Sunday, 13th August, 2023

[Day 1245]

Today being a Sunday, I was looking forward to watching some of the political programs that normally take place from 8.30 onwards but as it now the midst of the holiday season and all of the politicians are off in no doubt quite exotic locations, there were none broadcast. We did not mind this too much as we were a little late getting up as we had a somewhat disturbed night but we knew that we were going to have a rendez-vous with our University of Birmingham friend. Our meeting place this Sunday was a venue called the Jinney Ring Craft Centre which is best described as a series of craft workshops around a huge courtyard together with a large and well frequented coffee-shop-cum-restaurant where we had our morning coffee. There are some water features where youngsters can go and feed the ducks and there is some pleasant rolling countryside. I have taken a photograph of what appears in the distance to be a double headed horse – on closer examination, it is a pair of horses that seem to like to stand together but each facing in opposite directions so that from a distance once could assume one is observing one exotic animal. As we had stayed so long, we had a brief tour of some of the workshops without being particularly tempted by anything so we treated ourselves to another cup of coffee before making for home fairly late in the day. When we got home, we had a gammon joint in the slow cooker so I had to race around to make a Sunday lunch in fairly short order. On this occasion, I saved a bit of time by not making onion gravy but ordinary gravy but we were reasonably hungry when we eventually came to dish up.

This afternoon should have been a fairly quiet and peaceful afternoon but it was not to be. Meg expressed the urgent desire to go and see our friends down the road and actually wanted to walk but I judged that this was probably now beyond her. I have recently bitten the bullet and bought a wheelchair which is quite easy to fold up (once you know how) and got into the back of the car. So I put Meg in the wheelchair and we made our progress down the hill in the new conveyance. At this point, I am aware of how unfriendly and unforgiving certain surfaces can be. Our local pavements often have an adverse camber and are extensively patched making life a little difficult on occasions. Also, one has to look out well in advance for dropped kerbs and plan ones trajectory as it were but we made down the hill to see if our friends were at home. One half of the couple was gardening whilst their spouse was out shopping so we had a brief chat and then turned around for home. Getting back was marginally more difficult but it could have been worse. Meg was starting to get increasingly agitated what with one thing or another but when we got home, we found that a cup of tea, some biscuits and a good serving of Fauré in our music room restored a degree of calm.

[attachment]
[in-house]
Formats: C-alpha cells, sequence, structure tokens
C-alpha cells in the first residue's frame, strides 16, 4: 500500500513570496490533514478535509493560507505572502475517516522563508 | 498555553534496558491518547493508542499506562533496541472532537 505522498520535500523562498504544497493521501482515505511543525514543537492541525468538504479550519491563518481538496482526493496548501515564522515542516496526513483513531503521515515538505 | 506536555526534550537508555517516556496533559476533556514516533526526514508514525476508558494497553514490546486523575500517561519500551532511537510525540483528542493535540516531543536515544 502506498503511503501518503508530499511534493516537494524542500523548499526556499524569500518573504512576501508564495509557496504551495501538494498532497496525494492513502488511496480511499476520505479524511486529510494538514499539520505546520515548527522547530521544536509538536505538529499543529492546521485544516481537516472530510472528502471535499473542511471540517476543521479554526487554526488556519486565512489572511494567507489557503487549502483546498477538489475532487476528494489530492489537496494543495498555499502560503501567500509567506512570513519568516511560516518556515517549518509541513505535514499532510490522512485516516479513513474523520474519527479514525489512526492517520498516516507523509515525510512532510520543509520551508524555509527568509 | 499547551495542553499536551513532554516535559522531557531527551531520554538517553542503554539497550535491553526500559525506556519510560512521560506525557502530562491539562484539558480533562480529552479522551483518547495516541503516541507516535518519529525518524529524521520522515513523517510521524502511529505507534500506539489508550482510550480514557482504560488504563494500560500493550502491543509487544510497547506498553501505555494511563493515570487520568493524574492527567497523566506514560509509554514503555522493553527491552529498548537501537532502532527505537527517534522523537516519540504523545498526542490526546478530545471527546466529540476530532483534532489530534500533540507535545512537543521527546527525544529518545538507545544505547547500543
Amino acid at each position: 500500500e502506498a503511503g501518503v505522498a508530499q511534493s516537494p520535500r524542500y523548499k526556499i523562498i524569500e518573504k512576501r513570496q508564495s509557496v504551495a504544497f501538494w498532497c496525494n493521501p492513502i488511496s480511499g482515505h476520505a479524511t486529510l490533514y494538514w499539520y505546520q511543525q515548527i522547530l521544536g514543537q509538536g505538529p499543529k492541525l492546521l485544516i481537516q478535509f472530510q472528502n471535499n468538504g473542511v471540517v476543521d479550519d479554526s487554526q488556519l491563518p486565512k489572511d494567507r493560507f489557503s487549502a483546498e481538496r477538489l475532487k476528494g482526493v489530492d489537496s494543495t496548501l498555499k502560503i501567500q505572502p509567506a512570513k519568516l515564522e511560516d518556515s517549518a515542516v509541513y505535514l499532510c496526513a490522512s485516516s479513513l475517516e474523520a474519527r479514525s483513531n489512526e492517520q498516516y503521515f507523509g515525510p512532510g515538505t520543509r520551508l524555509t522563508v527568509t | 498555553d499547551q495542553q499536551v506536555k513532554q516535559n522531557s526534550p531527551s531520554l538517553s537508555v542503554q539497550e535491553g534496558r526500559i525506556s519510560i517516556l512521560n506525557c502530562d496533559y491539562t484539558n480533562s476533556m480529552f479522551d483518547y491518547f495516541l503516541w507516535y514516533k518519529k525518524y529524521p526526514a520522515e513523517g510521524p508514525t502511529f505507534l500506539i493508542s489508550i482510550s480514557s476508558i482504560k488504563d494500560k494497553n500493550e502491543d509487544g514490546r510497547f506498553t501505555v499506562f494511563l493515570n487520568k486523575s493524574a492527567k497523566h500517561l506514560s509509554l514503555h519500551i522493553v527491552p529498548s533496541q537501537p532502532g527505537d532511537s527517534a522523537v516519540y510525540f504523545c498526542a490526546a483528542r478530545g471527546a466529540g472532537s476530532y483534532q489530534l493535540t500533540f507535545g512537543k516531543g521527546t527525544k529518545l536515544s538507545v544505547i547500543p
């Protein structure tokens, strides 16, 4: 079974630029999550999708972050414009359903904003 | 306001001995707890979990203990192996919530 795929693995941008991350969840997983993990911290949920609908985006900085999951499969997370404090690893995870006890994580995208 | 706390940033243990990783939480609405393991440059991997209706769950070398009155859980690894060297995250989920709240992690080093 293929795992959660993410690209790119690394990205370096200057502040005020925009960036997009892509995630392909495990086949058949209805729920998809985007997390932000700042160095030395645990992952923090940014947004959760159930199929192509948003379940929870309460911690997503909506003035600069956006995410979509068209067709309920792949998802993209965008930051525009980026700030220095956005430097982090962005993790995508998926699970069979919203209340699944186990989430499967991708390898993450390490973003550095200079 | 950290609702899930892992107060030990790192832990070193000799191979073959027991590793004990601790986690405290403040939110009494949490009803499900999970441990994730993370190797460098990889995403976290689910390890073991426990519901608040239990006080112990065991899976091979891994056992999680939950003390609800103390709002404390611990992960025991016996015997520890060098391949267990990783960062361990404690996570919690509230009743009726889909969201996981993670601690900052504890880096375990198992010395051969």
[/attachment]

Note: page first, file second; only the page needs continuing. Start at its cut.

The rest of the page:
We are quite looking forward to tonight’s TV showing. To start off we have a program about the life of Mozart and a concert of some of his music including one of the horn concertos. Very much later on, and perhaps we may need to resort to catch-up TV in the next few days, we have some repeats of some of the outstanding documentary programs by the mathematician, Jacob Bronowski, entitled ‘The Ascent of Man’ This series was lavished with praise when it was first shown in the late 70’s. I believe but some TV executive has saved the series from mouldering in the vaults and it is given a repeat viewing so this is well worth a watch.

The government have decided to make the last week theme of ‘Stop the Boats’ week, which they hoped to pepper with announcements designed to appeal to the populace at large. Actually the government may have misjudged the appeal to public opinion because attitudes towards migrants and asylum seekers is by no means as hostile as the government would like to believe and to foster. But this week has shown that a long term solution to the migrant crisis cannot be solved in a week and the last week has seen both the forced rescue of a boat floundering in the channel with about fifty saved but at least half a dozen lives lost. Also, of course, this was the week when the goverment was forced to disembark all of the recent migrants which they had dragooned onto the accommodation barge floating off Portland, once the virus of Legionnaire’s disease had found in the barge’s plumbing system. I heard a brief comment from I believe the deputy editor of the Conservative Home website to the effect that both wings of the Conservative party were unhappy – the ‘left’ or ‘moderate’ wing of the party on the basis that they disliked the whole of the process of operating the migrant policy and the right wing of the party because they not like the outcome i.e. it was not proving effective. To dissatisfy both wings of the party at once takes some doing.